Valley Boy

The early morning air was redolent with the tang of low tide on the Hudson River as I steered upriver, bound for Lake Ontario via the Erie and Oswego canals. I’d gotten underway shortly after dawn to ride the flood tide north. The Manhattan skyline towered above me to starboard. Behind me the green-hued Statue of Liberty looked grand in the soft sunlight. The sounds of bustling Manhattan and
Author:
Updated:
Original:

The early morning air was redolent with the tang of low tide on the Hudson River as I steered upriver, bound for Lake Ontario via the Erie and Oswego canals. I’d gotten underway shortly after dawn to ride the flood tide north. The Manhattan skyline towered above me to starboard. Behind me the green-hued Statue of Liberty looked grand in the soft sunlight. The sounds of bustling Manhattan and Jersey City carried over the river and seemed to meet in the middle–—an incessant low-key thrum punctuated with the roar of jets.

hudson

I had just begun this solo inland passage aboard my Bristol 24, Elizabeth. It was an adventure I’d dreamed about for a long time. The Big Apple was simply the first bite of this cruise. I savored it, knowing this urban scenery would soon give way to a more bucolic backdrop on a river often referred to as the Rhine of America.

Stretching 315 miles from the Battery to its headwaters at Lake Tear of the Clouds high in the Adirondack Mountains, the Hudson River is an estuary for nearly half its length. The tides reach 153 miles upriver to Troy, New York, traveling up a valley gouged out by Ice Age glaciers that carved the bluffs and mountains along the river’s shores. With the opening of the Erie Canal in 1825, the river became a hub of maritime commerce, a vital link between the Great Lakes and the Atlantic Ocean. The Hudson is still busy. As you sail north or south, oceangoing ships accompany you all the way to Albany or New York Harbor.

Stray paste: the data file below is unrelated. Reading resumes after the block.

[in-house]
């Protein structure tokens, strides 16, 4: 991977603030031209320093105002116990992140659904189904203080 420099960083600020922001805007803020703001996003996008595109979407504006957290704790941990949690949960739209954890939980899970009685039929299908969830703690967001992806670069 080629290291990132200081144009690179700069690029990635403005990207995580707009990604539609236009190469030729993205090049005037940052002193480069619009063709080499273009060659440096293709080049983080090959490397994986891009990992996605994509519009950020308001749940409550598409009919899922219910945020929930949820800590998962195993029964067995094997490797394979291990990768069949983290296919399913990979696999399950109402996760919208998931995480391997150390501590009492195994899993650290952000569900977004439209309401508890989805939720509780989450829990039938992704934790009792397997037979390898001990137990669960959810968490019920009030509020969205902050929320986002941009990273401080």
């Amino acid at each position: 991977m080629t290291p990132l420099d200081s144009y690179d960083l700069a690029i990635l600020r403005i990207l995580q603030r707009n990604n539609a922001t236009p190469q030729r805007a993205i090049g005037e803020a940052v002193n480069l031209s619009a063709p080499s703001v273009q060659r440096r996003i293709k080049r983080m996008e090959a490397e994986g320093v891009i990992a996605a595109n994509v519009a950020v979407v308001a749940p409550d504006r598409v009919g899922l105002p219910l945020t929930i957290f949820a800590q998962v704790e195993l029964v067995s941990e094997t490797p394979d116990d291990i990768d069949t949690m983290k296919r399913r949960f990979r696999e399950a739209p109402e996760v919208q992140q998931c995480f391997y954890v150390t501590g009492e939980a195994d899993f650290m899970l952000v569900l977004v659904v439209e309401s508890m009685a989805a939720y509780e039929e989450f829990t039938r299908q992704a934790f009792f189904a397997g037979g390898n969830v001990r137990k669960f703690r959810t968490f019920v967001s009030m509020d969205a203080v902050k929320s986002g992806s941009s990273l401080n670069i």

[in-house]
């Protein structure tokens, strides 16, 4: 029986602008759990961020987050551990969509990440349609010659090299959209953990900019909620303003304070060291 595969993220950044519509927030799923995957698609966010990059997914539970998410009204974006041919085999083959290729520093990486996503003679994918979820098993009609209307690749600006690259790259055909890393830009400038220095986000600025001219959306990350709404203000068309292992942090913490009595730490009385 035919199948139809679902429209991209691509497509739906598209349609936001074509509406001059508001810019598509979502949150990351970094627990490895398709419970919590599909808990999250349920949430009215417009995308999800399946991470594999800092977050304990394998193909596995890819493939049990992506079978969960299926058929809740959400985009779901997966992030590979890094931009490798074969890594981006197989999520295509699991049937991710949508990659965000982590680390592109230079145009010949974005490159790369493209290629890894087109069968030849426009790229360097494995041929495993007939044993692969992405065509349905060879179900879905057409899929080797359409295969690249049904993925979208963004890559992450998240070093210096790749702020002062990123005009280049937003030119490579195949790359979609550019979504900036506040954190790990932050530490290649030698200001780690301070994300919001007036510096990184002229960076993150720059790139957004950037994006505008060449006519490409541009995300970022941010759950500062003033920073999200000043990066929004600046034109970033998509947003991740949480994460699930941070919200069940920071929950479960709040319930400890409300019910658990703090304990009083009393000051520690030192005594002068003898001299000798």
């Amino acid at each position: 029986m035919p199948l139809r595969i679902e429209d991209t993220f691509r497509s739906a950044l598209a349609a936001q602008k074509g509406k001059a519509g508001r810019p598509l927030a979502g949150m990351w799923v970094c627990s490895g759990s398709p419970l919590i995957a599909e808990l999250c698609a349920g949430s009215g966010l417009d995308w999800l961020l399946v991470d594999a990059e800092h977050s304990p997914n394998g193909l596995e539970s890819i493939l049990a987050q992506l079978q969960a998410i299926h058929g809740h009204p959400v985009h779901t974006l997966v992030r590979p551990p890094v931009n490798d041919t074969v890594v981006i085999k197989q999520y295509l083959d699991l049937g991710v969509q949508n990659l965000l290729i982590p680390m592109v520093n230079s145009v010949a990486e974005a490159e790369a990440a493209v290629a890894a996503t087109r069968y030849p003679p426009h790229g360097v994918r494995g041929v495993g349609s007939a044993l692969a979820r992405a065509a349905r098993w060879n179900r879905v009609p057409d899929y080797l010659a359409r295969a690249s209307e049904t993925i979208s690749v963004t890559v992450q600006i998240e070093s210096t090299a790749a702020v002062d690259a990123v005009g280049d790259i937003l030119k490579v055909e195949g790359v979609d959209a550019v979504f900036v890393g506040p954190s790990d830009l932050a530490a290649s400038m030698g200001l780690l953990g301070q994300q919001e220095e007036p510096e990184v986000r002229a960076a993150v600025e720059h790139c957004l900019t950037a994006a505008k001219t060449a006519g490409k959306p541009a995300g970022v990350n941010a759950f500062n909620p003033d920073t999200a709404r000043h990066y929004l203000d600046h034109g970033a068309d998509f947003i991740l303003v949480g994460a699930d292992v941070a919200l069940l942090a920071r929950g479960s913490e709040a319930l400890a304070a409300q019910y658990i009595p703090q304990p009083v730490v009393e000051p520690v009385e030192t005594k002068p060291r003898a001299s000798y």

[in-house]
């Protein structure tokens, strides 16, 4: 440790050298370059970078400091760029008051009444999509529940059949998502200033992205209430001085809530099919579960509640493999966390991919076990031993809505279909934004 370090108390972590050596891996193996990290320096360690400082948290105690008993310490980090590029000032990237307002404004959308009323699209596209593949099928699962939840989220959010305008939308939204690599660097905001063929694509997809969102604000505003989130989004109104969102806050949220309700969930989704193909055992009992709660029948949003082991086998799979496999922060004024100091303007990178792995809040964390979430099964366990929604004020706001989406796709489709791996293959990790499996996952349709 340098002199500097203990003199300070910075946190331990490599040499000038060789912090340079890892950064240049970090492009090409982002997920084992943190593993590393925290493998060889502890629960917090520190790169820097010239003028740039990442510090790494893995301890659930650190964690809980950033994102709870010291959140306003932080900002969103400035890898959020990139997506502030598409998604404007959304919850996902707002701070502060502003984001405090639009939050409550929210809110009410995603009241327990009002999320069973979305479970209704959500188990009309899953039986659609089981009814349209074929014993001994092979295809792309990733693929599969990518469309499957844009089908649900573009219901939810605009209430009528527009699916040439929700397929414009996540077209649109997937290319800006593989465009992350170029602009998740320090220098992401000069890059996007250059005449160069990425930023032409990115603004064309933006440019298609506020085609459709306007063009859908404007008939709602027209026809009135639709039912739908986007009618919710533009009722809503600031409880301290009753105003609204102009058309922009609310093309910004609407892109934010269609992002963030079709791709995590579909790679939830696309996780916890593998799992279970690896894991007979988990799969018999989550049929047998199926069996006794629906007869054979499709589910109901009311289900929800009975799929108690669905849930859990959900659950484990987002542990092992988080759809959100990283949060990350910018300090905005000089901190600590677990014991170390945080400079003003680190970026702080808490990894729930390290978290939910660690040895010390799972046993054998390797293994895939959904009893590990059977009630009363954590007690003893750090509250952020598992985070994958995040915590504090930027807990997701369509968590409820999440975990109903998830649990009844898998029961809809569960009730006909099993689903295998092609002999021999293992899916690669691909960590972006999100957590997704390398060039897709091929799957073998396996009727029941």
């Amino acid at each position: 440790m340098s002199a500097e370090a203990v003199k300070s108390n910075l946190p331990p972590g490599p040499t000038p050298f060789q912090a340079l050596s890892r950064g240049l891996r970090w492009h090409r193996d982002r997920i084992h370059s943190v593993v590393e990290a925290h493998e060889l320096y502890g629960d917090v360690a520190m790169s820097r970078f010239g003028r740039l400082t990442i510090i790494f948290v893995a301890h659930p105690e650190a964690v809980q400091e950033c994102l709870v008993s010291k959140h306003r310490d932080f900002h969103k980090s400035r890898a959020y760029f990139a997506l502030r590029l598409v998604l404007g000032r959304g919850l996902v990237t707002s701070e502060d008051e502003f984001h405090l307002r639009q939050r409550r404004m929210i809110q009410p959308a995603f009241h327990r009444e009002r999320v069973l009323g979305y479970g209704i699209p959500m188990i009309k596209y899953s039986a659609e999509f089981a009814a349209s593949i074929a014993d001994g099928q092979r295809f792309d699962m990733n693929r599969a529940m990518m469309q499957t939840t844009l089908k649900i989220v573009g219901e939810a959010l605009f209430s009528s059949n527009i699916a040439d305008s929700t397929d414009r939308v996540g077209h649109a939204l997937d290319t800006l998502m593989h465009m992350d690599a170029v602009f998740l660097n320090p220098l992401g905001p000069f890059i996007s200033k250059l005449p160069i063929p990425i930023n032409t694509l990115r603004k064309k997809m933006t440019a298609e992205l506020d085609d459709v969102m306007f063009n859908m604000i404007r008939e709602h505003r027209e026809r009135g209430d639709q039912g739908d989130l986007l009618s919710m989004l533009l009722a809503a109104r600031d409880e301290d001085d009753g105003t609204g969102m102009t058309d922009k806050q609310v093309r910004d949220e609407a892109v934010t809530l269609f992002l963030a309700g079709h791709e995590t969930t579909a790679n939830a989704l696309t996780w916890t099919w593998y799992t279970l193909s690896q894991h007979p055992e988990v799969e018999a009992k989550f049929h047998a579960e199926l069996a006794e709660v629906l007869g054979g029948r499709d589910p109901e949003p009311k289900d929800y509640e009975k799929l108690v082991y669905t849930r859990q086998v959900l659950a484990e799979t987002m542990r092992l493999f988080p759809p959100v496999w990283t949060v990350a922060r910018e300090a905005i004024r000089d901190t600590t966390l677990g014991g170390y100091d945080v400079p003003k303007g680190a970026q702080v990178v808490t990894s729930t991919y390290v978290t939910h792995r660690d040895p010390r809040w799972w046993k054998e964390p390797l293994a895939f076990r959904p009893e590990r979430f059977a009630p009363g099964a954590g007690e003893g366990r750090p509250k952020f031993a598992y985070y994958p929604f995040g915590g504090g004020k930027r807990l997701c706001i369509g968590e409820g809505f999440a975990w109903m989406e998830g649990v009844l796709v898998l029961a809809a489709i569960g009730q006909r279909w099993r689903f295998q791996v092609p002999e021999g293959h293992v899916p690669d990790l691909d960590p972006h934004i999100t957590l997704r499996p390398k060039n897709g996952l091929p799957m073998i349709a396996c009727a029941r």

In its lower reaches, the Hudson is home to marinas on both shores that offer easy access to the Big Apple’s attractions. Liberty Landing Marina in Jersey City is a popular stop, where you can hop a water taxi to Manhattan or take a ferry to the Statue of Liberty and Ellis Island. The adjacent Liberty State Park, with its science center and picturesque promenade, Liberty Walk, is a fun family destination.

As the morning progressed, a gentle breeze from the south riffled the smooth water, gradually freshening enough for me to unfurl the genny and kill the engine. The Palisades dominated the view on the Jersey side of the river, its furrowed facades rising steeply from the water’s edge. Roughly 25 nautical miles north of the Battery, the river widens into the Tappan Zee, named for the Tappan Indians that once lived there and for the Dutch word “zee,” which means sea.

Passing under the impressive Tappan Zee Bridge, completed in 1955, I entered the widest section of the Hudson. The broad waters spread out, shimmering in a deep shade of blue. Verdant hills lined the shores, and off the bow to starboard the Sleepy Hollow Lighthouse, a stubby sparkplug, stood as a reminder of the days when 14 lights guided merchant vessels around the river’s more dangerous shoals. The lighthouses date back to 1826, when the Stony Point Lighthouse went into operation.

Also off the starboard bow was Tarrytown, with a marina just north of the bridge. The town was once known as Millionaire’s Colony, because it attracted some of the wealthiest Americans at the beginning of the 20th century. Approximately 85 estates were built in Tarrytown, which boasted the largest concentration of wealth of any community of similar size in the world. Tarrytown was also the home of author Washington Irving, famous for his short stories, including “The Legend of Sleepy Hollow” featuring lanky Ichabod Crane and the infamous Headless Horseman. Irving’s home, Sunnyside, is open for tours, as is the Gothic Revival mansion, Lyndhurst, that once belonged to railroad tycoon Jay Gould.